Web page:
objections to the listing of the disputed temple when the committee meets for its 33rd Session in Seville, Spain, next week.

Hun Sen added that the Thai ploy was unlikely to succeed because of the International Court of Justice's 1962 ruling that handed Preah Vihear temple and some of the surrounding area to Cambodia, and the fact that UNESCO had already listed the temple as a World Heritage site.

Minister of Information and government spokesman Khieu Kanharith said that the Thai leader clearly has no knowledge of history.

The latest crisis over the temple and its surrounding land began last July, when the government says Thai troops entered Cambodian territory,
sparking a massive military standoff.
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PM denies undemining temple


The Nation (Siam)



Prime Minister Abhisit Vejjajiva yesterday dismissed suggestions he was trying to sabotage Cambodia's desire to live up to its obligations as agreed with Unesco following the granting of World Heritage status to historic Preah Vihear Temple.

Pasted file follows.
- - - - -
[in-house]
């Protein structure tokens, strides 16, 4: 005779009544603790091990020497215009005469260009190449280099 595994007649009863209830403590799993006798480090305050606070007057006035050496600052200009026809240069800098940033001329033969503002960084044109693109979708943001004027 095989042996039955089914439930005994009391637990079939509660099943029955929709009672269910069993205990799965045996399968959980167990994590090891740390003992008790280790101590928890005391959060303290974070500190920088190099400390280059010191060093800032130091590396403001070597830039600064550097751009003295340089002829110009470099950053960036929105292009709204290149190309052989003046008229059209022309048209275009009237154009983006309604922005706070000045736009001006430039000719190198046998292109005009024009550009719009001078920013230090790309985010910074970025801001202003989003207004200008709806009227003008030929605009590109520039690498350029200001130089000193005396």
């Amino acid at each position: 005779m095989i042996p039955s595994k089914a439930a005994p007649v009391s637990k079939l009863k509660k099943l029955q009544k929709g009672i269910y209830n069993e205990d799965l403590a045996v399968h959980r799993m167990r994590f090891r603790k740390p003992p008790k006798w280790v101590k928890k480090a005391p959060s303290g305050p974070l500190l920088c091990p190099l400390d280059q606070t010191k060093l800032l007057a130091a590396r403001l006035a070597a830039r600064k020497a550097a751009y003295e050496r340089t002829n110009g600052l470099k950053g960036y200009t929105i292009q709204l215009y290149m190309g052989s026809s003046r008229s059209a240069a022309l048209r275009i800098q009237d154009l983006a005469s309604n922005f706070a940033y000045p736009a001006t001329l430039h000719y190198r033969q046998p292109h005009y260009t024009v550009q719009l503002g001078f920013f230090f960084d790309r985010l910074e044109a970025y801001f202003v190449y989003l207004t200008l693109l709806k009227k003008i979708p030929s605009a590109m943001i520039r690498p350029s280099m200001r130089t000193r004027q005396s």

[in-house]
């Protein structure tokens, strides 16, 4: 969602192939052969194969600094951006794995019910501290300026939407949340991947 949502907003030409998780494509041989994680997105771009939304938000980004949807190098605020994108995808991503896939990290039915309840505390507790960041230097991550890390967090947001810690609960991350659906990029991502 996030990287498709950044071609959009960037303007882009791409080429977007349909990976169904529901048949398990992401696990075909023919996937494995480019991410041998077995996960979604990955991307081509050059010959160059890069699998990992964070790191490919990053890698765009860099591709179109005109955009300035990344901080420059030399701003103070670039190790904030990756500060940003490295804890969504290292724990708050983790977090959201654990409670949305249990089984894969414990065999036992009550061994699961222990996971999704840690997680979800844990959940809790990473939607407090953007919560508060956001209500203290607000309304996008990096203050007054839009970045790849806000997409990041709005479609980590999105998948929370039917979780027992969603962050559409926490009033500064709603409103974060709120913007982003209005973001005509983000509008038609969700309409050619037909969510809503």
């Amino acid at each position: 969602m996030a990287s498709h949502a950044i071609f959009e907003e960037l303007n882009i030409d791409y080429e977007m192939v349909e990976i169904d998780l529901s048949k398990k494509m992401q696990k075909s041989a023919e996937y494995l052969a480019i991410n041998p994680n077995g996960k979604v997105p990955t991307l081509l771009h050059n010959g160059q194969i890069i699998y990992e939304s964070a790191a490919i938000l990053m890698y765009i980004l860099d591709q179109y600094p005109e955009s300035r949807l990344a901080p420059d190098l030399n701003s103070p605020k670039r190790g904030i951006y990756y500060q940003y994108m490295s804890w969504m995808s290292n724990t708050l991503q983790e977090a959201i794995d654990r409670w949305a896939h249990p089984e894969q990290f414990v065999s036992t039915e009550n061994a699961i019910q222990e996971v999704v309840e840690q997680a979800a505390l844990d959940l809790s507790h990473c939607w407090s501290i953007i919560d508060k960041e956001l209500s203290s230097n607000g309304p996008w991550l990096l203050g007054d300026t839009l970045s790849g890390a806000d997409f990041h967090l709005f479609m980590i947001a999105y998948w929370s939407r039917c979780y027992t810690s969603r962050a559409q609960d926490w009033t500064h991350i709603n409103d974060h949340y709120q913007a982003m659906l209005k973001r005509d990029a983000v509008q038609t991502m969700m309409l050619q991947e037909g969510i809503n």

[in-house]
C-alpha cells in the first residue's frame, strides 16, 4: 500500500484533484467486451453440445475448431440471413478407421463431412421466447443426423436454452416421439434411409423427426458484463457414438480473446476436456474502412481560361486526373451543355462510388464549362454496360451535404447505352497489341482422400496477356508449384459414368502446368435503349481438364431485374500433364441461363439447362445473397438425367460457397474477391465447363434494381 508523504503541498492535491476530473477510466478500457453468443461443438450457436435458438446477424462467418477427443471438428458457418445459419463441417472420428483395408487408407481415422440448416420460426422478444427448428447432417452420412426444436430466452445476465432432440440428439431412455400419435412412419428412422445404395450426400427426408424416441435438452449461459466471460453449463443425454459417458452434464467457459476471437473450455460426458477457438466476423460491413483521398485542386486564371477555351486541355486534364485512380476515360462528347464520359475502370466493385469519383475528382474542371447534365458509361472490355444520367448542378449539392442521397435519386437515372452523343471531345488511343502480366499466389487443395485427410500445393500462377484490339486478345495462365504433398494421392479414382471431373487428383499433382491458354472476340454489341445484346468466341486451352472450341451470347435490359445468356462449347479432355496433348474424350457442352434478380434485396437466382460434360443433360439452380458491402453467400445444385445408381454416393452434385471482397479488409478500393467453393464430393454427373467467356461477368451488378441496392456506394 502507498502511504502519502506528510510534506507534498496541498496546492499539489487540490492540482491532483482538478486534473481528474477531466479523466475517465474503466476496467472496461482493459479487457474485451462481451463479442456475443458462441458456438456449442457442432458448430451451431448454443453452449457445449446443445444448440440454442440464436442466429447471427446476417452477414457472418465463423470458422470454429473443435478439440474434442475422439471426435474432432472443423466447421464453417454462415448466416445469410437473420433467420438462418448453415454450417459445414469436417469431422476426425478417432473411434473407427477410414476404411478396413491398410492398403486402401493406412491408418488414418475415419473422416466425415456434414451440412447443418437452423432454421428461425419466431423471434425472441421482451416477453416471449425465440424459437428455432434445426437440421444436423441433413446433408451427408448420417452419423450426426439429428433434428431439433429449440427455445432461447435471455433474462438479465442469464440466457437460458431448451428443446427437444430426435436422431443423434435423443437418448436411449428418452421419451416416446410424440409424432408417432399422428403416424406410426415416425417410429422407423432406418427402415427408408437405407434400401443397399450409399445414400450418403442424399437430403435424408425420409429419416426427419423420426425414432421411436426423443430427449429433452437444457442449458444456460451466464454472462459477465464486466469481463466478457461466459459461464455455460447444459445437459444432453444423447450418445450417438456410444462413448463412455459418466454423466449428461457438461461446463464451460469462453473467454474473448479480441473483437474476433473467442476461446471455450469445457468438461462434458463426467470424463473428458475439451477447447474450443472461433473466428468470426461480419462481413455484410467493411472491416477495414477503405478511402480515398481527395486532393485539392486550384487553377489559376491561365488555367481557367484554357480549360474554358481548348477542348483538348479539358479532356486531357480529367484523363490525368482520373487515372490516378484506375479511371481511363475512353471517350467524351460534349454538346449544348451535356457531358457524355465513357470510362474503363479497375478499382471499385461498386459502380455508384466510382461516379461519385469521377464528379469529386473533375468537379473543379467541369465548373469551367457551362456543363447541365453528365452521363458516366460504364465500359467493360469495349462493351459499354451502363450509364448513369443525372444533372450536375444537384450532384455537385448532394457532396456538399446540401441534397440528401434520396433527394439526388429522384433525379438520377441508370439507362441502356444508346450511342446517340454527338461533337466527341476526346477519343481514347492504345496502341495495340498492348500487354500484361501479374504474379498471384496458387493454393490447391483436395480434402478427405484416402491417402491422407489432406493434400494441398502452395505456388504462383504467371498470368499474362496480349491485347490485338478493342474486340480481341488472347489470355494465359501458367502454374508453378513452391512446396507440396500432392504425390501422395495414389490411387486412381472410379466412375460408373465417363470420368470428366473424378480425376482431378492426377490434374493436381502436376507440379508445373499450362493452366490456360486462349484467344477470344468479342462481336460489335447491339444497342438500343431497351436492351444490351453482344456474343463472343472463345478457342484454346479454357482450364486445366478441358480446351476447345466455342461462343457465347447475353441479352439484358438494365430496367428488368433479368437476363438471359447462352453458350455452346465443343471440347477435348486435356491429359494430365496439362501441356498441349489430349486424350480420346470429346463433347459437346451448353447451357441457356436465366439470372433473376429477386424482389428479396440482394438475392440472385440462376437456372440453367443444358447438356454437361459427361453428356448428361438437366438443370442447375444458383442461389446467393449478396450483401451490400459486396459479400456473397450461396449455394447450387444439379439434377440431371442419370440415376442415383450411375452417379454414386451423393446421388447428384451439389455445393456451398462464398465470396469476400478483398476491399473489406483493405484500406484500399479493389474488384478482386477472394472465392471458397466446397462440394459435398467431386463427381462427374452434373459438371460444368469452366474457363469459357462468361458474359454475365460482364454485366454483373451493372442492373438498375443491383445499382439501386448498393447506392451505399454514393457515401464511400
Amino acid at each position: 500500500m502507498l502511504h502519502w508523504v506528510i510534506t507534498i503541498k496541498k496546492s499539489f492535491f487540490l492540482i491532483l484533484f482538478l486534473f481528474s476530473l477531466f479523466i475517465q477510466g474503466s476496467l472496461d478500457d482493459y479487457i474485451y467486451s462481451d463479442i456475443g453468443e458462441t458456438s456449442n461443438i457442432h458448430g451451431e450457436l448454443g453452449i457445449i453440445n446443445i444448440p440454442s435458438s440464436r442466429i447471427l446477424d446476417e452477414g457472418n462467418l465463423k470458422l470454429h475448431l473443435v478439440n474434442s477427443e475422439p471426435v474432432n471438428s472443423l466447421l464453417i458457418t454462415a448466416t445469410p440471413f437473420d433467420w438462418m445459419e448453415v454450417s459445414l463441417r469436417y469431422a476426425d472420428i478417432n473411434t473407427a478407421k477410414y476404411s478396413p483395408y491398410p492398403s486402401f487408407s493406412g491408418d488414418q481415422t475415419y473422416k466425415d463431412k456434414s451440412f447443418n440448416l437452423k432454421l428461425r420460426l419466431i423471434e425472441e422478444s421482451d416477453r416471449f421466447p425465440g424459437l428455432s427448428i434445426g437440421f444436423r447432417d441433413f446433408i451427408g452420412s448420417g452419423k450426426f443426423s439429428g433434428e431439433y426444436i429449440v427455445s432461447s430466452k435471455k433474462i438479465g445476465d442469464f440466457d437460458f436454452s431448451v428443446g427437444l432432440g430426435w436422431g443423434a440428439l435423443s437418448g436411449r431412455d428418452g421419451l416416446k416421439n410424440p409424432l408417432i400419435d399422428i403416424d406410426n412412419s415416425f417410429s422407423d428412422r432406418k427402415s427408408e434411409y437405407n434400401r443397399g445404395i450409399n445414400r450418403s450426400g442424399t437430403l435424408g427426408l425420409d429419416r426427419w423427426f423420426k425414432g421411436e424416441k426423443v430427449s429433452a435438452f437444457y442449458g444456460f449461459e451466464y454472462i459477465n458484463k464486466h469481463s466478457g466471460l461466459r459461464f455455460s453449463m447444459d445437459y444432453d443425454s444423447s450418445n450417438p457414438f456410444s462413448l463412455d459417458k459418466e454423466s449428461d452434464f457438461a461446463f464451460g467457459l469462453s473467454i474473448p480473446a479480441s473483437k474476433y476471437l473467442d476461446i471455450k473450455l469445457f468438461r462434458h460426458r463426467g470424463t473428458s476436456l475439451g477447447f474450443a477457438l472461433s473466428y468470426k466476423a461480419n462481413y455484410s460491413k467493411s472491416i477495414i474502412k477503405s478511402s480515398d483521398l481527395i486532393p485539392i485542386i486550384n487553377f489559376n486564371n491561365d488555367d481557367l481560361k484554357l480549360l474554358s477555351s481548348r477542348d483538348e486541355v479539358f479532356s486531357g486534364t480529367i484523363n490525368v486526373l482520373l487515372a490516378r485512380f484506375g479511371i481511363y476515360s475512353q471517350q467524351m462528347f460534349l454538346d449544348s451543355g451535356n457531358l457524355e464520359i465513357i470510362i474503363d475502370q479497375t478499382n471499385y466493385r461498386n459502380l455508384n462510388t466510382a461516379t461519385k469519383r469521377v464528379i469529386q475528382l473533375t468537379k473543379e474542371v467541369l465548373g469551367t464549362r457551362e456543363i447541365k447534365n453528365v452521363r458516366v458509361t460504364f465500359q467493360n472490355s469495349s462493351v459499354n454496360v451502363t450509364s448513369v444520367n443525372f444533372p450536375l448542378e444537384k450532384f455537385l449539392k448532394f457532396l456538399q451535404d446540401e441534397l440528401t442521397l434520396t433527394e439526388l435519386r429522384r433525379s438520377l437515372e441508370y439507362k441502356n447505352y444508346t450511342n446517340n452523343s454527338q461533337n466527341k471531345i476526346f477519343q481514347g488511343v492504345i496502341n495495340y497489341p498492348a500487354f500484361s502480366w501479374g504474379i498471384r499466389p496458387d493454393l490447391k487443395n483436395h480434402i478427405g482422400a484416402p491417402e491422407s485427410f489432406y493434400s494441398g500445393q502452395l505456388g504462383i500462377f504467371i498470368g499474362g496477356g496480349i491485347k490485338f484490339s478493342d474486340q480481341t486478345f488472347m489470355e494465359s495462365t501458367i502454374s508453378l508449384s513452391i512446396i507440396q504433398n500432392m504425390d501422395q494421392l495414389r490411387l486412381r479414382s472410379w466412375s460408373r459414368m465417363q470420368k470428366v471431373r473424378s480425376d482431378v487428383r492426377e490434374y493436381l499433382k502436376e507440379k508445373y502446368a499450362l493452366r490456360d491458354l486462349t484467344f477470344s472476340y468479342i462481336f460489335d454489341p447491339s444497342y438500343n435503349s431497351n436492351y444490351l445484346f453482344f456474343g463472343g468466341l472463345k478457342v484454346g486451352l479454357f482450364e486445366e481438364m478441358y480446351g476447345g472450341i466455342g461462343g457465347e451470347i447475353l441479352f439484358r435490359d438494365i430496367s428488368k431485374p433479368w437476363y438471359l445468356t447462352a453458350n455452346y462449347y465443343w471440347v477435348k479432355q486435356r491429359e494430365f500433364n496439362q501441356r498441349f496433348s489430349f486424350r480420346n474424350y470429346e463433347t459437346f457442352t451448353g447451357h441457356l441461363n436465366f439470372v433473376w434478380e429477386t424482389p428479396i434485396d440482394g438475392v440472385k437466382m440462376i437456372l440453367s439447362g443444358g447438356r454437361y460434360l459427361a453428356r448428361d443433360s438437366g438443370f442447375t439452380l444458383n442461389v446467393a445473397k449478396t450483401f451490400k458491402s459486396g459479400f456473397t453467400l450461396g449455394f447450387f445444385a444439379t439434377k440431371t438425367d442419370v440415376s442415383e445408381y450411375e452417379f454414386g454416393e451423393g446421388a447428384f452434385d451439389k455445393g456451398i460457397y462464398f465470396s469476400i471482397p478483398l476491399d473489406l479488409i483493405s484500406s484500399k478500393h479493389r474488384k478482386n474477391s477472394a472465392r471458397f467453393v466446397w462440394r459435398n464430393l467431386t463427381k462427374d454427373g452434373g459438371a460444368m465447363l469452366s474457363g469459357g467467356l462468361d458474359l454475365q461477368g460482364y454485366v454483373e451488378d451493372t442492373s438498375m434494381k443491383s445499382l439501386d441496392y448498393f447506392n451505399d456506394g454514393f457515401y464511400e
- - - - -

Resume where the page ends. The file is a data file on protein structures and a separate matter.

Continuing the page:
Abhisit on Wednesday told reporters he would ask Unesco, which administers the temple under Cambodian supervision, to launch a review into the administration of the ancient site, because he wanted peace to prevail in the area first.

The disputed area has seen a military stand-off and gunfights between the two sides over the past year.

"My intention is not to upset the people of Cambodia, but rather to see peace in the area," Abhisit said.

He said he had no objection to working with the Cambodians to develop the historic site under Unesco guidance but suggested military tensions must first be alleviated and that a comfort level between the two sides must first be achieved before Thailand could contribute to the effort.

Cambodian Prime Minister Hun Sen on Thursday expressed "deep regret" over Abhisit's suggestions.

"I deeply regret that he has raised this issue now, because this was not part of our discussions last week," he told reporters at the Cambodian Foreign Ministry. "I doubt his plan will be successful."